In its second major proconservationist decision this week, the International Whale Commission voted today to make the Indian Ocean the world's largest whale sanctuary.

It banned all whale hunting for at least the next 10 years in the Indian Ocean, the Arabian and Red Seas, and the Gulf of Oman.The Indian Ocean is the home and spawning grounds of several species of great whales, including sperm whales, the species most recently endangered by heavy hunting.

The sanctuary was proposed by the Indian Ocean island nation of the Seychelles, a former British colony, which is developing whale watching as a tourist industry. Earlier in its annual meeting here, the Whaling Commission banned the hunting by factory ship fleets of all but Minke whales, which is greatly reduce the killing of sperm whales elsewhere on the high seas.

A proposal also to ban the hunting of sperm whales by land-based whaling boats failed today to win the necessary three-fourths majority of the member nations. Sperm whales are hunted by lamd-based whalers off the coast of Japan, Iceland, Spain and South America.

Although they failed to win a world-wide moratorium on all commercial whaling - either immediately or in phases over the next several years - delegations opposed to commercial whaling and the conservationists who were lobbying them here were jubilant about what Thomas Garrett of the U.S. delegations called a "stupendous week for saving whales."

The ban on hunting by factory ships of all but the smaller and more numerous Minke whales marked "the begining of the end of whaling," according to Richard A. Frank, the U.S. whale commissioner. "This provides a way to end whaling in an orderly fashion that Japan can accept."

Japan was given an exemption to continue hunting Minke whales with its factory ship fleet, including in a narrow band of water on the coast of Antarctica just south of the new Indian Ocean sanctuary. Nevertheless, Japan and the Soviet Union, which have the largest remaining whaling industries, opposed these and other conservation measures introduced here.

The Soviet Union may lose its entire whaling industry, which is already declining, because it was based on factory ship fleet hunting on sperm whales.

Sperm whales are hunted for their oil rather than their meat. The oil has been used to soften leather in the tanning industry and for lubrication, including the lubrication of rocket motors in the Soviet aerospace industry.

In recent years, synthetic alternatives have been developed for whale oil that are increasing being used in the leather industry. The Common Market countries, the largest remaining importers of sperm whale oil for leather softening, have been asked by Britain to stop importing it in the future. The British government also said this week it was prepared to stop importing whale oil on its own if the Common Market does not act.

Minke and a variety of other small whales hunted on a smaller scale, many of them by aboriginal whalers like Alaska's Eskimos, are killed for both their meat and their oil, which is used like vegetable oil. Japan is the world's largest producer, importer and consumer of whale meat, which is sold by Japanese grocers for about $3 a pound.An entire whale can be worth from $15,000 to $30,000 according to experts.

But with whales much harder to find in large numbers and the world market for whale meat and oil outside Japan steadily contracting, the factory ship whaling fleets have become increasingly uneconomical. Japan's whaling industry, with just one remaining factory ship fleet, needs government subsidies to survive.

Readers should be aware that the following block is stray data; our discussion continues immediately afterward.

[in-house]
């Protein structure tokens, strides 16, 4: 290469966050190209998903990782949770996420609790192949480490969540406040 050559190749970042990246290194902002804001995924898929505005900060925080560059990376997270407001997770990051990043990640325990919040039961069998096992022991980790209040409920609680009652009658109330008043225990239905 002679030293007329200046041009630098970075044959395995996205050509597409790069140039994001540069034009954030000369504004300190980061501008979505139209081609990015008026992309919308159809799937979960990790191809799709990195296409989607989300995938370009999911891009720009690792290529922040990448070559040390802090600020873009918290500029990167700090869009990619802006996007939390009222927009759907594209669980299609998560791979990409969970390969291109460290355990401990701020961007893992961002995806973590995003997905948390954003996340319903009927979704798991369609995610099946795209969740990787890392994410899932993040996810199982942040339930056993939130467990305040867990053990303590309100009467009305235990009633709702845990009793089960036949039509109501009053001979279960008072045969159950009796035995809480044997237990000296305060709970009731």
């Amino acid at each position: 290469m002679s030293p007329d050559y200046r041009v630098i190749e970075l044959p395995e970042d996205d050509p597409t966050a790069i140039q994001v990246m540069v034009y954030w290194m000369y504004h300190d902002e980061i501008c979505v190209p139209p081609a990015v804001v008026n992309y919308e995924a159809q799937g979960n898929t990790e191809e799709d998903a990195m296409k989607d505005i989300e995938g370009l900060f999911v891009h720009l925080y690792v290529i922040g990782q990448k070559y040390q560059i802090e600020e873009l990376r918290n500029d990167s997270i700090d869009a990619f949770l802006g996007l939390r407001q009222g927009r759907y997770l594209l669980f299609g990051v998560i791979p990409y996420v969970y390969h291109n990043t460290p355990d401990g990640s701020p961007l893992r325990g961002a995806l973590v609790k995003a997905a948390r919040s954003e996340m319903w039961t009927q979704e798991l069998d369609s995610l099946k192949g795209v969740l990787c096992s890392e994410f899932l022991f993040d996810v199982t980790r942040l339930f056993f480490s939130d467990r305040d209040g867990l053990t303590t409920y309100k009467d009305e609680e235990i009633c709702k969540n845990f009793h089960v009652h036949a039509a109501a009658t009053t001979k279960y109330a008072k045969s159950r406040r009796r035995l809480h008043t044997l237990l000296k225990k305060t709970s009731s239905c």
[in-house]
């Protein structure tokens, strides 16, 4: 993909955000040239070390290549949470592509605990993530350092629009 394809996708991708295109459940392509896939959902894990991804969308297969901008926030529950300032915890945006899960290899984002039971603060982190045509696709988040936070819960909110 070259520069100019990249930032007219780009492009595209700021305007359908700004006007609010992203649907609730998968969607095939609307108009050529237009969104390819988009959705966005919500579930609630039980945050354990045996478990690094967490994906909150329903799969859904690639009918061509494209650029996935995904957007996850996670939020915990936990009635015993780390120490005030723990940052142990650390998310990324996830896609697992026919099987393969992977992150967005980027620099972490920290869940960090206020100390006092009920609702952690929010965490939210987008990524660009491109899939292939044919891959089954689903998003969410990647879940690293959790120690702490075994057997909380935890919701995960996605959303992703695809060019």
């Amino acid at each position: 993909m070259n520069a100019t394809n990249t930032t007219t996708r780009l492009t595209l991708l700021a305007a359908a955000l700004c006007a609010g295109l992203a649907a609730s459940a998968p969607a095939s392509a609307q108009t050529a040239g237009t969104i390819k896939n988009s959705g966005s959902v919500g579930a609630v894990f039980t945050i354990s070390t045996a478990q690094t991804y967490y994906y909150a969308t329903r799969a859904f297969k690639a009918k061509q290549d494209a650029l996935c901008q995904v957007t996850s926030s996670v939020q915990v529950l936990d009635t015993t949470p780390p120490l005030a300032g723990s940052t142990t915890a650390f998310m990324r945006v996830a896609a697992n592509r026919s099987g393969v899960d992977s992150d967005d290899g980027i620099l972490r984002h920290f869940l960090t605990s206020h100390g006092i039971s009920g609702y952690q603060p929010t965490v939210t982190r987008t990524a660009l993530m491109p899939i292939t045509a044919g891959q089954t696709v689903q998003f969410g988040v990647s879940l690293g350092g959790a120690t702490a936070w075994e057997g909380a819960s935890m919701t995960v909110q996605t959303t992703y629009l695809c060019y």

"It is a bankrupt industry that is about to be foreclosed," said conservationist Craig Van Nolte, who is lobbying here on behalf of several animal protection and environmentalist groups. "It has been uneconomic for years and should have been gone out of business long ago. Its hanging on has been a tragedy for the whales."

But the industry is entrenched in Japan, where whale meat is a preferred delicacy. Jobs depend on the industry's survival, and whaling is a respected skill. While its own whale-catching has been on the decline, Japan has been importing whale meat in growing quantities from so-called "pirate whalers."

These whaling ships, which sail under various flags of convenience by international crews supervised by Japanese whale industry inspectors, are blamed by conservationists for violating whaling commission quotas and regulations by killing all the whales they find.

Conservationists have mounted a world-wide campaign against the pirate whalers in newspaper and magazine adverisements and articles, television documentaries, congressional hearings and U.S. diplomatic pressure of the Japanese goverment. Japan announced this month that it would stop buying whale products from countries not belonging to the commission after its current contracts expire.

Countries found undermining international conservation measures such as those of the Whaling Commission would be banned from fishing in U.S. waters and denied U.S. import licenses under legislation nearing final passage in Congress this summer.

Each year, Japan catches more than a billion tons of fish in U.S. waters and exports more than $250 million worth of fish to the United States. The Soviet Union, South Korea and Spain, among whaling nations, also fish extensively inside U.S. waters.

Many countries from the United States to Australia have stopped whaling and banned the import of whale products. Others, such as Brazil, Chile and Peru, plan to get out of whaling within a few years. CAPTION: Picture, A rubber whale is towed under the Tower Bridge in London as part of a protest. UPI